Tuition Assistance Program for College Students in the District of Columbia Gets New Life

In 1999 Congress passed legislation which permits students residing in the District of Columbia to attend state-operated universities anywhere in the nation and pay in-state tuition rates. Under the program, students attending private colleges or historically black colleges and universities can receive $2,500 in tuition assistance. Since 1999 the initiative has provided tuition assistance for more than 11,000 students.

The program was set to expire on September 30 but it appears that a five-year extension of the program will be approved by Congress. And President Bush has indicated support for the measure. The tuition assistance plan costs taxpayers about $35 million annually.


$14,119  Per-pupil expenditures in the 2004-05 academic year for K-12 students in New York State.

$6,575  Per-pupil expenditures in the 2004-05 academic year for K-12 students in Mississippi.

source: U.S. Census Bureau

No African-American Scholar Has Ever Been Granted Tenure at the University of Tampa

By 1993 there were only two blacks on the 130-member faculty at the University of Tampa. Neither was tenured. In the late 1990s Arthur O. Hollist was awarded tenure as an associate professor of English. Professor Hollist is a native of Sierra Leone.

To this day, Hollist remains the only black scholar to hold tenure at the University of Tampa. Since Dr. Hollist is from Africa, no African American has ever been promoted to tenure at the University of Tampa. Today there are 80 academics who are in tenure-track positions but have not yet gone through the tenuring process. Not one of these 80 tenure-track scholars is black.

Blacks make up about 6 percent of the 4,100-member undergraduate student body at the University of Tampa.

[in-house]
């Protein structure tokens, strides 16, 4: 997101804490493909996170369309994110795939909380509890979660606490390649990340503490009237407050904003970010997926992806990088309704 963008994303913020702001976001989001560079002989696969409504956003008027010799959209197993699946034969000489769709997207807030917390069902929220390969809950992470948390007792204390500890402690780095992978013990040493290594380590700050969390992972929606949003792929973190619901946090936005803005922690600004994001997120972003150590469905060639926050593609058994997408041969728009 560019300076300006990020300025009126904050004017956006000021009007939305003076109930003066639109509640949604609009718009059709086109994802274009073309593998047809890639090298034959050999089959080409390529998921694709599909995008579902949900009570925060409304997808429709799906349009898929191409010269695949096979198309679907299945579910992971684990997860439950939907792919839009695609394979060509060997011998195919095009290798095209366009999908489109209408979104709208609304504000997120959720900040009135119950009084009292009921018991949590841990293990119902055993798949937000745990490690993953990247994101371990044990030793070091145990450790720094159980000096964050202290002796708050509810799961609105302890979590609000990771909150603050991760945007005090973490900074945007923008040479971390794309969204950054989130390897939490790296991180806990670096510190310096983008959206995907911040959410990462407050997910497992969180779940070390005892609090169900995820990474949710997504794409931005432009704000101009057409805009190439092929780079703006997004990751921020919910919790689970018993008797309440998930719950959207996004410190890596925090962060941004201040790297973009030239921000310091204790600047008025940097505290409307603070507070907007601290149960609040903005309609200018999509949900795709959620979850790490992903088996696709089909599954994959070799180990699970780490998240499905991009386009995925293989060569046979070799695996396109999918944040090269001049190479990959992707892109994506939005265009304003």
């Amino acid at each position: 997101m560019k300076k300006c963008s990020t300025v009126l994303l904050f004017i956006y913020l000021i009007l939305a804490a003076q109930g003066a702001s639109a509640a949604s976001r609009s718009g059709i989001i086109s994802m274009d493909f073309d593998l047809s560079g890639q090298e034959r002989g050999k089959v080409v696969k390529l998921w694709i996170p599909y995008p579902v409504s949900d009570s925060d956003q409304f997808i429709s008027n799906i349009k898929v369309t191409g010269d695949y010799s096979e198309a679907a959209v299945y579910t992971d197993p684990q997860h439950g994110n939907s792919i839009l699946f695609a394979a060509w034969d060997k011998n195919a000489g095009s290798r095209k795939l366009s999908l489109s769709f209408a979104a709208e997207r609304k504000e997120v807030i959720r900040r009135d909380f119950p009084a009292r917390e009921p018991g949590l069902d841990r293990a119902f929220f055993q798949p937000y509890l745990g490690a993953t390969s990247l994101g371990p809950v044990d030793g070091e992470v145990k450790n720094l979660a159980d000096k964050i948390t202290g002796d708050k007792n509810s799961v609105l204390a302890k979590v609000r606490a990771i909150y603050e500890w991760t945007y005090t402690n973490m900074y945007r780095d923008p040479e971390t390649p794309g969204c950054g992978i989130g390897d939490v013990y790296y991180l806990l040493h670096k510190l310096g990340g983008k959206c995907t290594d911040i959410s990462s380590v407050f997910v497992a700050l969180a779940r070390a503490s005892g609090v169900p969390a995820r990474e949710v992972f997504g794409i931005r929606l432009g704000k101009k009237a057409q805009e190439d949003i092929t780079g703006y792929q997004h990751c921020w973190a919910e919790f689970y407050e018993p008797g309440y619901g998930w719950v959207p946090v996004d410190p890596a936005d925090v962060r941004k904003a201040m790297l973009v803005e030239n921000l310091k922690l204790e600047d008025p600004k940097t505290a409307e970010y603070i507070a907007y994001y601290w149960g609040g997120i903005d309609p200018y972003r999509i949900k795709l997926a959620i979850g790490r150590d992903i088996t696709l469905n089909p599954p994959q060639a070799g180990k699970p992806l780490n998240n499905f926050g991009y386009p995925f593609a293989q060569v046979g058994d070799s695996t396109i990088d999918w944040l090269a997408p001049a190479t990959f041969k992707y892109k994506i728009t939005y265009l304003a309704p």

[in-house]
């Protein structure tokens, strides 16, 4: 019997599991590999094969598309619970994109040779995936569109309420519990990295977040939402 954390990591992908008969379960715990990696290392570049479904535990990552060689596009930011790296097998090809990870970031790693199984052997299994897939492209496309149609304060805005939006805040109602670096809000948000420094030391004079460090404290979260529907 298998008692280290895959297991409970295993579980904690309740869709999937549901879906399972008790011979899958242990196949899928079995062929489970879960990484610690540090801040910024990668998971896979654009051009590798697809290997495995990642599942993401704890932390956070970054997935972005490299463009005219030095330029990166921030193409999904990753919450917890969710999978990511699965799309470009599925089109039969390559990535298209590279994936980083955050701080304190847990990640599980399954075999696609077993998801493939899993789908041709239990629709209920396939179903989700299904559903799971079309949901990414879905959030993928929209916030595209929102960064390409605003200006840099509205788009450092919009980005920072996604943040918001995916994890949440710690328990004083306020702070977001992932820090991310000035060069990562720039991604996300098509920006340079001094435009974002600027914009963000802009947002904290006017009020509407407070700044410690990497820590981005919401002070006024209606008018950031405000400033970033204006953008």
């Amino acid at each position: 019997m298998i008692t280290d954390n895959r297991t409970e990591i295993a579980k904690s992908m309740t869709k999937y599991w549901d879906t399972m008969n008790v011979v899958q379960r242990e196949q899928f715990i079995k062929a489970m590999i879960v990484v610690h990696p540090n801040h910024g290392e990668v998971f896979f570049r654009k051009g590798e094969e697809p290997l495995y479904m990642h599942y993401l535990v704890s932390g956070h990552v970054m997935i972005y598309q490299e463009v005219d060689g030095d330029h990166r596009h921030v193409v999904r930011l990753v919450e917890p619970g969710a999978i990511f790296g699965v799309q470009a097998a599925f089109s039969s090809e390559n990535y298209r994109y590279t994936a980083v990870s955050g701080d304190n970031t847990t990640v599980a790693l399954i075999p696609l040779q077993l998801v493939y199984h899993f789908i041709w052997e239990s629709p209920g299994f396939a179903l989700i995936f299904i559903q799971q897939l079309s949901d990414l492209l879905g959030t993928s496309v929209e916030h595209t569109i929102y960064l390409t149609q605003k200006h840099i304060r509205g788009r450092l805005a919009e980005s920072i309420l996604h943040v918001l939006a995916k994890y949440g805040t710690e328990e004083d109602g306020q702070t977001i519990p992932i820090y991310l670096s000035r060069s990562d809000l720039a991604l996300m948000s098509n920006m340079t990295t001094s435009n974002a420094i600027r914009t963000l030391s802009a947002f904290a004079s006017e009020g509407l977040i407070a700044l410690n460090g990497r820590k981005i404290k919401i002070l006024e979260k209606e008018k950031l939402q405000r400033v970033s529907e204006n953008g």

A Reprieve for the 10 Percent Plan in Texas

Two weeks ago JBHE reported that the state Senate in Texas passed a bill which would have permitted the University of Texas at Austin to limit the number of students admitted under the state’s so-called 10 percent plan. The program was established in 1996 after the U.S. Fifth Circuit Court of Appeals in the Hopwood case ruled that race-sensitive admissions were not permitted at state universities. That ruling was overturned by the 2003 Supreme Court decision in Grutter.

Under this admissions procedure, the top 10 percent of each high school graduating class in Texas was guaranteed a spot in the first-year class at a state-operated university of their choice. The 10 percent rule obliges the University of Texas at Austin to admit students from often lower-quality (predominantly minority) high schools who have significantly lower grades and test scores. Critics of the 10 percent rule believe that the admissions program is lowering the overall academic quality of the students at the University of Texas.

The Senate bill would have permitted the University of Texas to cap the number of students who gained automatic admission under the 10 percent plan. The Texas House was expected to go along because it had passed similar legislation twice in the recent past. But in a surprise to many observers, the black and Hispanic members of the House put together a coalition to reject the bill altering the 10 percent plan.